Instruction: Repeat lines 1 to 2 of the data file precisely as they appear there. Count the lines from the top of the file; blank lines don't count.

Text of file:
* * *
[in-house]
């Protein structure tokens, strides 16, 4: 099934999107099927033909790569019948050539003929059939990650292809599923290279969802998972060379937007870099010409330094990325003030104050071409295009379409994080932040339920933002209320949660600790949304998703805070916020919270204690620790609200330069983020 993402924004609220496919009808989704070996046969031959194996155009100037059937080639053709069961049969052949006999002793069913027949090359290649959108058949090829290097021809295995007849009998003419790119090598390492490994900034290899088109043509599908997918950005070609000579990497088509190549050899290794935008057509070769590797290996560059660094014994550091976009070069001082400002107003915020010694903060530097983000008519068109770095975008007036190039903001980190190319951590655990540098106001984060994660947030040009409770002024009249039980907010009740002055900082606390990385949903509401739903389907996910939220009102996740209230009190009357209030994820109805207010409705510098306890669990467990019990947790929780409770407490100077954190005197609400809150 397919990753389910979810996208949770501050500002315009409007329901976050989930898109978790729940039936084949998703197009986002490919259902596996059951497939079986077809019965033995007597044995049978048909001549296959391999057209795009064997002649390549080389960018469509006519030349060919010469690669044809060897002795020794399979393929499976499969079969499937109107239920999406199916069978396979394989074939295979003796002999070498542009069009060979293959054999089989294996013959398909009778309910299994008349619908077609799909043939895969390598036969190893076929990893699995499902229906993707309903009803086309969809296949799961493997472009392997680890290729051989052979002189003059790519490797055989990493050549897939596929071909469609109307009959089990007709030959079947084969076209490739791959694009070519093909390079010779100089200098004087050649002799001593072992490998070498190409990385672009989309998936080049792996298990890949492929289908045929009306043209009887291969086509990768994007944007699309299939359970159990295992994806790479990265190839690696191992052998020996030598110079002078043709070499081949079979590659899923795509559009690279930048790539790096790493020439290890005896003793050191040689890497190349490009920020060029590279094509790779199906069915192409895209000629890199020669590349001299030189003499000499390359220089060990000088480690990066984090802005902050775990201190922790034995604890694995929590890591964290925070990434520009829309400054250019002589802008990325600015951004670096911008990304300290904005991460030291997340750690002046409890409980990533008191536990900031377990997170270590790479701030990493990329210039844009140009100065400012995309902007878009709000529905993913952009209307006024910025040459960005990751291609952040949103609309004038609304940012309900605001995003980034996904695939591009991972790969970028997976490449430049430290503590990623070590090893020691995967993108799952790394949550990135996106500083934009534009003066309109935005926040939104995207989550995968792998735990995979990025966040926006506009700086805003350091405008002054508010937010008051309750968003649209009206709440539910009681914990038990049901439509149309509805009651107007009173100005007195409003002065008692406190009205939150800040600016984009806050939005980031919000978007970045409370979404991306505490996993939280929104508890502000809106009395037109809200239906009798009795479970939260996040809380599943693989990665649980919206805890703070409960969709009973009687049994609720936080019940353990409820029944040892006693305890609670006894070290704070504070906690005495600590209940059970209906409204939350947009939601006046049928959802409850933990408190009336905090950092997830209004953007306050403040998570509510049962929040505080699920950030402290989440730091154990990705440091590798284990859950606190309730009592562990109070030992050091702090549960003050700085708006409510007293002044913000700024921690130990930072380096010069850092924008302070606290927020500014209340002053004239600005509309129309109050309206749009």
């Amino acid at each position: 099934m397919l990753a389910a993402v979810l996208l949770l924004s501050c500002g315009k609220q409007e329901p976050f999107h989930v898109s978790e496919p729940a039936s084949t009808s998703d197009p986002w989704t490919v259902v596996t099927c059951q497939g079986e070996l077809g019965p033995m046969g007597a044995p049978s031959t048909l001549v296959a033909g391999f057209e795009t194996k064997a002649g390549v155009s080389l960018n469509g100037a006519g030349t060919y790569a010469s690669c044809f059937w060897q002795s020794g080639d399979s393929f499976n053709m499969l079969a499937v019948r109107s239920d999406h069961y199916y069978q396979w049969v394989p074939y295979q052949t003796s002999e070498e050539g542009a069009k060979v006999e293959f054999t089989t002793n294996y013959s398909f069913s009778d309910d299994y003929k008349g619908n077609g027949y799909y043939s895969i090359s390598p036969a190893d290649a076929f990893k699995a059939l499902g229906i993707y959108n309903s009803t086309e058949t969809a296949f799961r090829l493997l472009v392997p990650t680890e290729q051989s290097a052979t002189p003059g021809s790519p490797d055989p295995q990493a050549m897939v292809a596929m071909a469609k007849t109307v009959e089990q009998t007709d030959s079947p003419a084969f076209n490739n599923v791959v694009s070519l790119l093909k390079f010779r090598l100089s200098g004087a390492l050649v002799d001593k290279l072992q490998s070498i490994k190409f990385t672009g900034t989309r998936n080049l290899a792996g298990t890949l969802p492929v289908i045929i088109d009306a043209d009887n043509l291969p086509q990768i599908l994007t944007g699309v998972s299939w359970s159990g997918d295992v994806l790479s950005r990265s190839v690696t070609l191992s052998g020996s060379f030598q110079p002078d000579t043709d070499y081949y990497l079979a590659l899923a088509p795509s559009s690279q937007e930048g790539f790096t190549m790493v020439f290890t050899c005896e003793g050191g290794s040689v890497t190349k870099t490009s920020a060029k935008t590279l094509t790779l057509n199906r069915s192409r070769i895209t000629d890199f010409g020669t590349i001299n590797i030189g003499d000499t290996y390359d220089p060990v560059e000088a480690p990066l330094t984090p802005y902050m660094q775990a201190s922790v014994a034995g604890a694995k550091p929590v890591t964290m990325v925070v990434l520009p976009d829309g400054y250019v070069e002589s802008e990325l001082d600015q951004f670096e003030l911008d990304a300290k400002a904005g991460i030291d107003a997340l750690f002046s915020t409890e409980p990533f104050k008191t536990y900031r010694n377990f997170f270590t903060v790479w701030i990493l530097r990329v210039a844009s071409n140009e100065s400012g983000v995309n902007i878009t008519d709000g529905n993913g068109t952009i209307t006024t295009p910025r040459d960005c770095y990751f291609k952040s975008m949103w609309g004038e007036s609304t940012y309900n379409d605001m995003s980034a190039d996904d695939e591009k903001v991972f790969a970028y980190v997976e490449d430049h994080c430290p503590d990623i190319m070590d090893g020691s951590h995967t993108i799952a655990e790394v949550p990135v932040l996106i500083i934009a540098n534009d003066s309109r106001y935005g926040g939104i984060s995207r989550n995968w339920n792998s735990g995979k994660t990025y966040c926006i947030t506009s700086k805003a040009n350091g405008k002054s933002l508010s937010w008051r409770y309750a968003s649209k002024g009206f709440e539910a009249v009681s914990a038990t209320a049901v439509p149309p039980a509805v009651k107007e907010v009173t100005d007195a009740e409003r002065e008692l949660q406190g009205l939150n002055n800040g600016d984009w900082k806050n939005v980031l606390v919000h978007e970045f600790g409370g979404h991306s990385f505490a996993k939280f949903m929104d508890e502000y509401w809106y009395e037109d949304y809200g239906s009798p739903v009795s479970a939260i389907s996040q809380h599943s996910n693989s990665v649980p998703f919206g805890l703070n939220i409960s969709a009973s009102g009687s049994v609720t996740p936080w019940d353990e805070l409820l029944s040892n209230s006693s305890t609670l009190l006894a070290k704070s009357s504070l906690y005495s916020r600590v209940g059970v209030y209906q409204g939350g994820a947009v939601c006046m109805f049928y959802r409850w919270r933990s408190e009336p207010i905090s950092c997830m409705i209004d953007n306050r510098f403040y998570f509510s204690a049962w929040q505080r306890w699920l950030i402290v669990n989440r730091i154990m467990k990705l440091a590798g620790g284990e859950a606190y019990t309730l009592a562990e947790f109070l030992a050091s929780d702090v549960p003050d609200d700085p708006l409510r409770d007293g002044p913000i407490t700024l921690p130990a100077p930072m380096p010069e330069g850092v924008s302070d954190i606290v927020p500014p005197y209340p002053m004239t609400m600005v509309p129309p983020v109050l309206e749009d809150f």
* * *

[in-house]
């Protein structure tokens, strides 16, 4: 099934999107099927033909790569019948050539003929059939990650292809599923290279969802998972060379937007870099010409330094990325003030104050071409295009379409994080932040339920933002209320949660600790949304998703805070916020919270204690620790609200330069983020 993402924004609220496919009808989704070996046969031959194996155009100037059937080639053709069961049969052949006999002793069913027949090359290649959108058949090829290097021809295995007849009998003419790119090598390492490994900034290899088109043509599908997918950005070609000579990497088509190549050899290794935008057509070769590797290996560059660094014994550091976009070069001082400002107003915020010694903060530097983000008519068109770095975008007036190039903001980190190319951590655990540098106001984060994660947030040009409770002024009249039980907010009740002055900082606390990385949903509401739903389907996910939220009102996740209230009190009357209030994820109805207010409705510098306890669990467990019990947790929780409770407490100077954190005197609400809150 397919990753389910979810996208949770501050500002315009409007329901976050989930898109978790729940039936084949998703197009986002490919259902596996059951497939079986077809019965033995007597044995049978048909001549296959391999057209795009064997002649390549080389960018469509006519030349060919010469690669044809060897002795020794399979393929499976499969079969499937109107239920999406199916069978396979394989074939295979003796002999070498542009069009060979293959054999089989294996013959398909009778309910299994008349619908077609799909043939895969390598036969190893076929990893699995499902229906993707309903009803086309969809296949799961493997472009392997680890290729051989052979002189003059790519490797055989990493050549897939596929071909469609109307009959089990007709030959079947084969076209490739791959694009070519093909390079010779100089200098004087050649002799001593072992490998070498190409990385672009989309998936080049792996298990890949492929289908045929009306043209009887291969086509990768994007944007699309299939359970159990295992994806790479990265190839690696191992052998020996030598110079002078043709070499081949079979590659899923795509559009690279930048790539790096790493020439290890005896003793050191040689890497190349490009920020060029590279094509790779199906069915192409895209000629890199020669590349001299030189003499000499390359220089060990000088480690990066984090802005902050775990201190922790034995604890694995929590890591964290925070990434520009829309400054250019002589802008990325600015951004670096911008990304300290904005991460030291997340750690002046409890409980990533008191536990900031377990997170270590790479701030990493990329210039844009140009100065400012995309902007878009709000529905993913952009209307006024910025040459960005990751291609952040949103609309004038609304940012309900605001995003980034996904695939591009991972790969970028997976490449430049430290503590990623070590090893020691995967993108799952790394949550990135996106500083934009534009003066309109935005926040939104995207989550995968792998735990995979990025966040926006506009700086805003350091405008002054508010937010008051309750968003649209009206709440539910009681914990038990049901439509149309509805009651107007009173100005007195409003002065008692406190009205939150800040600016984009806050939005980031919000978007970045409370979404991306505490996993939280929104508890502000809106009395037109809200239906009798009795479970939260996040809380599943693989990665649980919206805890703070409960969709009973009687049994609720936080019940353990409820029944040892006693305890609670006894070290704070504070906690005495600590209940059970209906409204939350947009939601006046049928959802409850933990408190009336905090950092997830209004953007306050403040998570509510049962929040505080699920950030402290989440730091154990990705440091590798284990859950606190309730009592562990109070030992050091702090549960003050700085708006409510007293002044913000700024921690130990930072380096010069850092924008302070606290927020500014209340002053004239600005509309129309109050309206749009």